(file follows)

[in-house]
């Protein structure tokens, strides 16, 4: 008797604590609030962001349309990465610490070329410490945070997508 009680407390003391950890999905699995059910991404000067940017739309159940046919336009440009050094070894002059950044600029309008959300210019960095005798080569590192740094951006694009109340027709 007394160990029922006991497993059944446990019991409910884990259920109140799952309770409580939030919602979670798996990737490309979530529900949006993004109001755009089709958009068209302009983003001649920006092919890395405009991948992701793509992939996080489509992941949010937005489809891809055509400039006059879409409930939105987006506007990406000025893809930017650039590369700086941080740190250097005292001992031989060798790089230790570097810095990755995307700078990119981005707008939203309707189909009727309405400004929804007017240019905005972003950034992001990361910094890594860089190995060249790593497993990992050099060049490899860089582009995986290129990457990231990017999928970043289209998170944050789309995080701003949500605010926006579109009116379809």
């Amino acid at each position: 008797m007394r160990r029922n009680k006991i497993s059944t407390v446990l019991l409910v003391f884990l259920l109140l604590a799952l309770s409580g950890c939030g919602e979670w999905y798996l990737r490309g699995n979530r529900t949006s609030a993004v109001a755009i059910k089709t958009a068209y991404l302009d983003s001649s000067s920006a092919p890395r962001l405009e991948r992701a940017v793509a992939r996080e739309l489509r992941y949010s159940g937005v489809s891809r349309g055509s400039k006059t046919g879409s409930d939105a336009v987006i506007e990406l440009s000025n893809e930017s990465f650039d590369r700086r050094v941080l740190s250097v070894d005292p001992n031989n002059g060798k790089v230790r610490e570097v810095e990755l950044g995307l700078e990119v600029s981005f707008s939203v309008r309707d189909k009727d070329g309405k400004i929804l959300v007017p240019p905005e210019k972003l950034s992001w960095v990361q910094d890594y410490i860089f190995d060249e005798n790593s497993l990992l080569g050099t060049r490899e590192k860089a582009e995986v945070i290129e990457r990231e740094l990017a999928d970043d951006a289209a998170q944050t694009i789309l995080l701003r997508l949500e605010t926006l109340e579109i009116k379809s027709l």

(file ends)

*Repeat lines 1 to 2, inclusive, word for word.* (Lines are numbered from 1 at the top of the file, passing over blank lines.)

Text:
[in-house]
């Protein structure tokens, strides 16, 4: 008797604590609030962001349309990465610490070329410490945070997508 009680407390003391950890999905699995059910991404000067940017739309159940046919336009440009050094070894002059950044600029309008959300210019960095005798080569590192740094951006694009109340027709 007394160990029922006991497993059944446990019991409910884990259920109140799952309770409580939030919602979670798996990737490309979530529900949006993004109001755009089709958009068209302009983003001649920006092919890395405009991948992701793509992939996080489509992941949010937005489809891809055509400039006059879409409930939105987006506007990406000025893809930017650039590369700086941080740190250097005292001992031989060798790089230790570097810095990755995307700078990119981005707008939203309707189909009727309405400004929804007017240019905005972003950034992001990361910094890594860089190995060249790593497993990992050099060049490899860089582009995986290129990457990231990017999928970043289209998170944050789309995080701003949500605010926006579109009116379809």